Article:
Dan McKinley
Math, Programming, and Minority Reports

Design for Continuous Experimentation

This was an early talk of mine about experimentation and the resulting product process from my time working on Etsy’s search team. I continued to learn and refined a lot of this material into Data Driven Products Now! and Making Big Changes. I think both of those talks are superior to this one, but this one has its moments.

This narrative was written for a public event at Etsy. There’s a video of that available here if you'd rather watch or listen.

Hi my name’s Dan McKinley. This is a reprise of a talk I gave for designers last month. #
If anyone stumbled in off the street you’re at Etsy #
Etsy is the world’s handmade and vintage marketplace. #
Etsy’s a place where you can buy all kinds of things, including handmade crafts like this sampler #
... or this vintage credenza ... #
... and rhinestone-studded underwear made of beef jerky ... #
Beef jerky underwear is reasonably popular apparently. we’re on track to sell between $800MM and 900MM in goods this year. This makes us about as big as Hot Topic. #
We had about 1.5B page views in October which makes us a reasonably large website. #
At Etsy, we love experiments and A/B testing. And that’s the main thing I want to talk about today. #
Here’s a screenshot of an internal view of the various tests and config rampups running on just one of our pages. As you can see, there are a whole lot of them. #
We’ve invested plenty of time and effort into tooling to support this work. This is a screenshot of our A/B analyzer, which automatically generates a dashboard with important business metrics for every configured test. #
We’ve built tools that protect us from some gnarly statistics. This wizard does the math for you and lets you know how long an experiment will need to run in order to have a significant result. #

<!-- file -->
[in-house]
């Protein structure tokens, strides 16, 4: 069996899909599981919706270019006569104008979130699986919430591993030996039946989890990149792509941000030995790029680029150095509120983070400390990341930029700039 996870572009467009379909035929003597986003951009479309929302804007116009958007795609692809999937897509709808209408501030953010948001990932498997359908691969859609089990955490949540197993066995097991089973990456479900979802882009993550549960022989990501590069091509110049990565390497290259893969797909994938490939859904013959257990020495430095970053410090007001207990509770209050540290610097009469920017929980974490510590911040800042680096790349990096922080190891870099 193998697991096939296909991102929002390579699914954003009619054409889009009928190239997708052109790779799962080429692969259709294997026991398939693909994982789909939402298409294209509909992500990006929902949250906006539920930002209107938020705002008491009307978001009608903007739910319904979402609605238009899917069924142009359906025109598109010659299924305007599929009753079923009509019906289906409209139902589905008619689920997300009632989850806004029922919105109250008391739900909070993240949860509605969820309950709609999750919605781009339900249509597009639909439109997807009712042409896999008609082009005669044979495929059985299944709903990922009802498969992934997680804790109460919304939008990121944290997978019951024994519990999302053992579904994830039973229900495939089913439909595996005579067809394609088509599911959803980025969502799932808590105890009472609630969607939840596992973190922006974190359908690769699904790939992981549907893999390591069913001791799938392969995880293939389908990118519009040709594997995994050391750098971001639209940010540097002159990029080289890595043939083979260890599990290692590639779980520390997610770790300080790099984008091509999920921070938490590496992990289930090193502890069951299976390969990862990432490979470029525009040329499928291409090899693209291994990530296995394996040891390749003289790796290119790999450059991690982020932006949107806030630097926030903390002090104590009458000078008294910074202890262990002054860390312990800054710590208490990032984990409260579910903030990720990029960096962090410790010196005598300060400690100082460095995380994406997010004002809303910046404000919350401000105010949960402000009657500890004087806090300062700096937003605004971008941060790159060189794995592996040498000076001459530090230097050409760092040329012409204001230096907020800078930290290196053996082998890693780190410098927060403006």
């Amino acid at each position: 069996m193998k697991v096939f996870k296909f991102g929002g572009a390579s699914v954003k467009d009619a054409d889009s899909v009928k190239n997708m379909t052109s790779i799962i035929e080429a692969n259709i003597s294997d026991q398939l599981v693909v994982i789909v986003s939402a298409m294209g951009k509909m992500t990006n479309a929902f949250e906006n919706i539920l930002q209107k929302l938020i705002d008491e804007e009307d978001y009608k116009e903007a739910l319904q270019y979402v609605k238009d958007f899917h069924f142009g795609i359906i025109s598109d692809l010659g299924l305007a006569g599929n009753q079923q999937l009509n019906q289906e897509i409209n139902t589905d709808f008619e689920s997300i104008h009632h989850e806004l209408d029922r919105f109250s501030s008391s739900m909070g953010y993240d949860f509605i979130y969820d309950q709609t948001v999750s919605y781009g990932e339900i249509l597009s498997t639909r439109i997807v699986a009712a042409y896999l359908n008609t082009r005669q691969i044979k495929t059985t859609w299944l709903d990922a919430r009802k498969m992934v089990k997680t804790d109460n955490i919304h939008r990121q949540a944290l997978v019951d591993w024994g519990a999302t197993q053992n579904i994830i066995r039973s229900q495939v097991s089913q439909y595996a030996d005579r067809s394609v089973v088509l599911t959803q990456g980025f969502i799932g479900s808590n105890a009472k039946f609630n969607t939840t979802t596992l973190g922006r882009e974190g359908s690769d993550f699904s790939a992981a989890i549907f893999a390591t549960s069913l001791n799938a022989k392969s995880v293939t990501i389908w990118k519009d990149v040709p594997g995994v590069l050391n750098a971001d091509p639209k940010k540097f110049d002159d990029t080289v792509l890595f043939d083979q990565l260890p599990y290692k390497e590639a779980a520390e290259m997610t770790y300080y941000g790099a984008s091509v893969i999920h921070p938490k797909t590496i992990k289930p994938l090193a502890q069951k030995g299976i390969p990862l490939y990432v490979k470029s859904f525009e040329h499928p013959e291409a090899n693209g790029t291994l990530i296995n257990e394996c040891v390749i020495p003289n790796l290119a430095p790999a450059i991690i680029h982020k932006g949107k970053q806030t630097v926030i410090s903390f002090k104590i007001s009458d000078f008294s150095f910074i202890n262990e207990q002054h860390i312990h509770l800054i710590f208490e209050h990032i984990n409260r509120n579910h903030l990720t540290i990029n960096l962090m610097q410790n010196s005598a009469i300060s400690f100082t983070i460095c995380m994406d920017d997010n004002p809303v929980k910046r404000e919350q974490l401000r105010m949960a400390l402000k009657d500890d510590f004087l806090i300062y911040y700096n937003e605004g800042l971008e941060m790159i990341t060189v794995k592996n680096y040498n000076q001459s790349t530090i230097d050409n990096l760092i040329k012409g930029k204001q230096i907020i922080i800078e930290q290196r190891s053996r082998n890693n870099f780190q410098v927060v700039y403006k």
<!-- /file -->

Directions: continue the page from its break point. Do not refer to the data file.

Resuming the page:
I’m going to call what we do “continuous experimentation,” for the lack of a better term. We try to make small changes as much as possible, and we measure those changes so that we stay honest and don’t break the site. #
So what do I mean by “breaking the site?” Well, behind every Etsy shop is a person that depends on it, and counts on us not to push changes that hurt their business. So we would be remiss not to measure our changes. #
The second reason we measure product releases is so that we stay honest. Much of Etsy’s sales are seller-driven, so our graphs currently tend to go up no matter what. Obviously that can’t continue forever. But we have to use A/B testing to tell if we’ve made things worse or better.
Let me give you an example. A few years ago there was controversy internally at Etsy over whether or not items should open up in new tabs. Some Etsy employees do this themselves when they’re digging through search results, and they wish that it happened by default. They thought that the average user would be happier if this were the case. #
So we eventually stopped arguing about this and just tried it. We ran an A/B test that opened up items in new tabs. #
When we tried that, 70% more people gave up and left the site after getting a new tab. Maybe some Etsy employees know how to use tabs in a browser, but my grandmother doesn’t. We’ve replicated this result more than once. #
Surprise! We don’t argue about that anymore. #
We’ve been at this for a while and one of the main things we’ve learned from this, which is the main thing I want to talk about today, #
is that process has to change to accommodate data and experimentation. If you follow a waterfall process and try to bolt A/B testing onto it, you will fail #